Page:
You’ve got your tampons at the ready in your bathroom, your favorite frozen treat is stocked up in the freezer, and your heating pad is by your bedside. According to your period tracker, it’s go time, but where the heck is your period?
Our body can do many weird, wonderful, and wacky things, one of which is skipping a menstrual period. Amenorrhea, medical speak for an irregular period, is meant to give our body a break in one way or another. But it can be frustrating and even a little frightening to not know why Mother Nature decided to skip out on our regularly scheduled programming.
To help ease the stress we decided to spread a little knowledge on period irregularity. Here are some of the more common causes that can mess with your cycle and what you can do to stay regular.
In times of great emotional stress–think job loss, a bad break up, death in the family–your hormones will sometimes do you a solid by taking ovulation off the table. The body’s logic? You are way too stressed to bring up a healthy baby right now. This little uterine breather is called secondary amenorrhea, and experts say it’s a leftover bit of evolutionary response to unsafe and high-stress environments.
The biggest and best thing you can do is to be kind to yourself right now, and do what you can to reduce stress. Exercise, yoga, or mediation are all good options, as well as seeing a therapist to help you get through a tough time. If your period is paused for more than a month, it’s time to check in with your doctor to make sure there’s nothing else going on.
Too Much Exercise
Most folks have heard of marathoners losing their periods during intense training, but it’s actually a pretty common occurrence for most extreme athletes. Dr. Veronica Learner, assistant professor of obstetrics and gynecology at NYU Langone Medical Center, explains it’s the body’s response to all that stress. Due to the intense workout and strict diet, the body presumes you’re too stressed to have a baby, so it shuts down those hormones in order for your system to focus on performing to pique fitness.
If you’re intentionally training (and not trying for a baby), this may not be terrible news. But you should still take some precautions if you do experience exercise amenorrhea. VeryWell advises making sure you’re getting plenty of protein and iron to keep you strong and seek out foods rich in zinc, vitamin B6, and magnesium for their estrogen-boosting properties. Last, but not least, if you’ve missed more than one period, check in with your doctor to make sure your diet is balanced and you are training in a healthy way.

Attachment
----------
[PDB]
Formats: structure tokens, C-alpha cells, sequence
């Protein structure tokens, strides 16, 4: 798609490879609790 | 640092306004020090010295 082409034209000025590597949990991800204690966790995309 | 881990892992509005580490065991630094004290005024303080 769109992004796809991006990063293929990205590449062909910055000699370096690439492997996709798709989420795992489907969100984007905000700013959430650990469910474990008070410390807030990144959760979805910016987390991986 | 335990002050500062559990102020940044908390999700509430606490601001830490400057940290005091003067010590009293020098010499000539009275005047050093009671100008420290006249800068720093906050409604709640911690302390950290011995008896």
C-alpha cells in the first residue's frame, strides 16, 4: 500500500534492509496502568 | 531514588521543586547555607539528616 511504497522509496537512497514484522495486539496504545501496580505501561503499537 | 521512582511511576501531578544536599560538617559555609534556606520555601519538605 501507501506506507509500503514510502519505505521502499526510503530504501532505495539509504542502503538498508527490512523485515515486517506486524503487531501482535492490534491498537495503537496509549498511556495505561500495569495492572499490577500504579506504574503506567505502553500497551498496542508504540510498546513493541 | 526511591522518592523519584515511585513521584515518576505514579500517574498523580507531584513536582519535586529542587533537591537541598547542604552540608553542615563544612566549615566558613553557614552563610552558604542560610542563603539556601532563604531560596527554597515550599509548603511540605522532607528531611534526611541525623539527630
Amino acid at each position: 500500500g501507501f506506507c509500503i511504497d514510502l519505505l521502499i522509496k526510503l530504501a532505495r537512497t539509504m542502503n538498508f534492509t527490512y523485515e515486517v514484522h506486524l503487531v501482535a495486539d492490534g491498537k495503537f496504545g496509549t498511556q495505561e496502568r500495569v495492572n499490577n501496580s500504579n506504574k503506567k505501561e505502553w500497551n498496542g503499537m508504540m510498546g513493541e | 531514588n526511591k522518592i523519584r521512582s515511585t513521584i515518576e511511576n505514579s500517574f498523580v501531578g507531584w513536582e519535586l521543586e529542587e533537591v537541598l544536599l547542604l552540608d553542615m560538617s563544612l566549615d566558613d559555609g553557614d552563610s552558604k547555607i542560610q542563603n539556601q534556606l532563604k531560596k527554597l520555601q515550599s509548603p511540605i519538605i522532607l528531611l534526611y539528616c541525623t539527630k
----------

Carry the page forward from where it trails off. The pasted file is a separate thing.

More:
Irregular Sleep Habits
Multiple studies have shown that when you mess with your circadian rhythm, you run the risk of messing with your menstrual cycle, too. This is because sleep has a huge effect on your endocrine system. Irregular sleep patterns alter your melatonin levels, and this ripples to your menstrual cycle. This is particularly true for those working evening shifts or mixed shift schedules.
The best way to avoid all this is to keep to a regular sleep schedule as often as possible. If you work evenings or mixed shifts, be sure to invest in some good blackout curtains and earplugs so you can get your proper ZZZs during the day.
Being Too Under or Overweight
If your BMI is lower than 18, your hormone system may go into a stress mode. Usually caused by a combination of under eating and extreme exercise, your body’s stress mode causes your estrogen levels to dip, and in extreme cases, skip out on ovulation altogether. Conversely, if your BMI is more than 35, the body has a habit of shutting down the period cycle. In this case, excess adipose (fatty) tissue leads to an overproduction of estrogen, which again, can cause your cycle to skip out on you. Any dramatic shifts in weight in a short amount of time can also fiddle with your regularity.
Best way to avoid all this? Do your best to keep at a healthy weight. So much easier said than done, right? Don’t be afraid to reach out to your doctor, especially if you’re struggling on your own. Your doctor can advise on what is a healthy weight for your body type, and they can even connect you to nutritionists, therapists, and other related specialists for extra support.
There are a whole host of medical conditions that can affect your period. According to Health, conditions like diabetes, cancer, uterine fibroids, pituitary adenomas, and Von Willebrand disease can all affect your cycle in way or another. In general, if it affects your endocrine system, it can also affect your cycle’s regularity. That said, there are a few common culprits: underactive or overactive thyroids mess with your endocrine system, leading to amenorrhea. Polycystic ovary syndrome (PCOS) causes your system to produce too much testosterone and throw off ovulation.
With proper medication management of these conditions, your cycle should settle into a new normal. If things haven’t become predictable in a few months time, be sure to check in with your doctor to discuss your ongoing symptoms.
We know starting new hormonal birth control or taking emergency contraception will affect your cycle, but there are a few more surprises in your medicine cabinet. Antidepressants, says Shape, elevate the production of a hormone called prolactin, which is essential to regulating your period. Taking aspirin regularly can elongate your periods, while anti-inflammatory NSAIDS can make your period lighter. Even epilepsy medications can cause you to miss a period.
When you start a new medication, be sure to keep notes of any period irregularities as well as symptoms. It can take a few months for your body to adjust to antidepressants, for example, so a little wonkiness isn’t too concerning. That said, it doesn’t hurt to clue in your prescribing doctor on your new period symptoms, just in case.